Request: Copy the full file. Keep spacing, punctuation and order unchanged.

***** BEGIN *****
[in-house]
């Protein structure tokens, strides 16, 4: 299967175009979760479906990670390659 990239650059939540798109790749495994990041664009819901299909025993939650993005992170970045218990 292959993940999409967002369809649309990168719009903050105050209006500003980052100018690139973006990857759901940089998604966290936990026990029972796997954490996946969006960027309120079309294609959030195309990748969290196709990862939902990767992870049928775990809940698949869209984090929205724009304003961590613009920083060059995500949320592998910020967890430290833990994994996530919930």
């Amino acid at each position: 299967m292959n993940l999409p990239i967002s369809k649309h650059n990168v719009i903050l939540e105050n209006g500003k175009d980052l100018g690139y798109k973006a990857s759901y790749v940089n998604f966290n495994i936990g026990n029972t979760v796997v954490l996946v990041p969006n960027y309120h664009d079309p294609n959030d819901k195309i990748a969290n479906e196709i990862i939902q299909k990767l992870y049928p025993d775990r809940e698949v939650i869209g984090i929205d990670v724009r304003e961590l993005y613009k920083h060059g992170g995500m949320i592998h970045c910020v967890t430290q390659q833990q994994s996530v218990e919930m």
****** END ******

[in-house]
């Protein structure tokens, strides 16, 4: 299967175009979760479906990670390659 990239650059939540798109790749495994990041664009819901299909025993939650993005992170970045218990 292959993940999409967002369809649309990168719009903050105050209006500003980052100018690139973006990857759901940089998604966290936990026990029972796997954490996946969006960027309120079309294609959030195309990748969290196709990862939902990767992870049928775990809940698949869209984090929205724009304003961590613009920083060059995500949320592998910020967890430290833990994994996530919930």
């Amino acid at each position: 299967m292959n993940l999409p990239i967002s369809k649309h650059n990168v719009i903050l939540e105050n209006g500003k175009d980052l100018g690139y798109k973006a990857s759901y790749v940089n998604f966290n495994i936990g026990n029972t979760v796997v954490l996946v990041p969006n960027y309120h664009d079309p294609n959030d819901k195309i990748a969290n479906e196709i990862i939902q299909k990767l992870y049928p025993d775990r809940e698949v939650i869209g984090i929205d990670v724009r304003e961590l993005y613009k920083h060059g992170g995500m949320i592998h970045c910020v967890t430290q390659q833990q994994s996530v218990e919930m």